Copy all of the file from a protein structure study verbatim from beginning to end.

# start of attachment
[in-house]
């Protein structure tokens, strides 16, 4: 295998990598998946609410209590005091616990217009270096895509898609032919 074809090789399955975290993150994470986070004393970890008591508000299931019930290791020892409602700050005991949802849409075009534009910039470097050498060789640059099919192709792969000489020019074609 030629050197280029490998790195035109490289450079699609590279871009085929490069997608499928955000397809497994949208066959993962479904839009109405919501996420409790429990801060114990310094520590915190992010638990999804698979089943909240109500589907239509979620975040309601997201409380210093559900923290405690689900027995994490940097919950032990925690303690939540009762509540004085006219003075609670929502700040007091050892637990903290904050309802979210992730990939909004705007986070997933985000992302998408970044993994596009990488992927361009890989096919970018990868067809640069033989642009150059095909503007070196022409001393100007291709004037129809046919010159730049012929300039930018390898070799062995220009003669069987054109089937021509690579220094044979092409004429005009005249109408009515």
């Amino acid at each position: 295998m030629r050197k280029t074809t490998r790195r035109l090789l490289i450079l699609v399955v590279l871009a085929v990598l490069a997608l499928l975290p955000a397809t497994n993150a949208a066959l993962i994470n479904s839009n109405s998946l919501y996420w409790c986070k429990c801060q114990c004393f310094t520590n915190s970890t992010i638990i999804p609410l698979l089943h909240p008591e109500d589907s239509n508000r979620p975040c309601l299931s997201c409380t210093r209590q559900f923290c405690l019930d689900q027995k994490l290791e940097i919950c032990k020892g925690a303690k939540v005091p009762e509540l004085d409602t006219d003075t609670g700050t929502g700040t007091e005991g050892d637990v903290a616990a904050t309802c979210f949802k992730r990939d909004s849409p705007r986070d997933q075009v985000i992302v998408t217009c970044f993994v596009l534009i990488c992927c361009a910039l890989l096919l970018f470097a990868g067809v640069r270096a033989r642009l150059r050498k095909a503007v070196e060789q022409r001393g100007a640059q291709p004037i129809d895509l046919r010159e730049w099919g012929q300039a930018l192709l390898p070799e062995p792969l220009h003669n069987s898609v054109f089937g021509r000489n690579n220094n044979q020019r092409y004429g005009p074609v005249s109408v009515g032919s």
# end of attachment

[in-house]
């Protein structure tokens, strides 16, 4: 295998990598998946609410209590005091616990217009270096895509898609032919 074809090789399955975290993150994470986070004393970890008591508000299931019930290791020892409602700050005991949802849409075009534009910039470097050498060789640059099919192709792969000489020019074609 030629050197280029490998790195035109490289450079699609590279871009085929490069997608499928955000397809497994949208066959993962479904839009109405919501996420409790429990801060114990310094520590915190992010638990999804698979089943909240109500589907239509979620975040309601997201409380210093559900923290405690689900027995994490940097919950032990925690303690939540009762509540004085006219003075609670929502700040007091050892637990903290904050309802979210992730990939909004705007986070997933985000992302998408970044993994596009990488992927361009890989096919970018990868067809640069033989642009150059095909503007070196022409001393100007291709004037129809046919010159730049012929300039930018390898070799062995220009003669069987054109089937021509690579220094044979092409004429005009005249109408009515």
């Amino acid at each position: 295998m030629r050197k280029t074809t490998r790195r035109l090789l490289i450079l699609v399955v590279l871009a085929v990598l490069a997608l499928l975290p955000a397809t497994n993150a949208a066959l993962i994470n479904s839009n109405s998946l919501y996420w409790c986070k429990c801060q114990c004393f310094t520590n915190s970890t992010i638990i999804p609410l698979l089943h909240p008591e109500d589907s239509n508000r979620p975040c309601l299931s997201c409380t210093r209590q559900f923290c405690l019930d689900q027995k994490l290791e940097i919950c032990k020892g925690a303690k939540v005091p009762e509540l004085d409602t006219d003075t609670g700050t929502g700040t007091e005991g050892d637990v903290a616990a904050t309802c979210f949802k992730r990939d909004s849409p705007r986070d997933q075009v985000i992302v998408t217009c970044f993994v596009l534009i990488c992927c361009a910039l890989l096919l970018f470097a990868g067809v640069r270096a033989r642009l150059r050498k095909a503007v070196e060789q022409r001393g100007a640059q291709p004037i129809d895509l046919r010159e730049w099919g012929q300039a930018l192709l390898p070799e062995p792969l220009h003669n069987s898609v054109f089937g021509r000489n690579n220094n044979q020019r092409y004429g005009p074609v005249s109408v009515g032919s």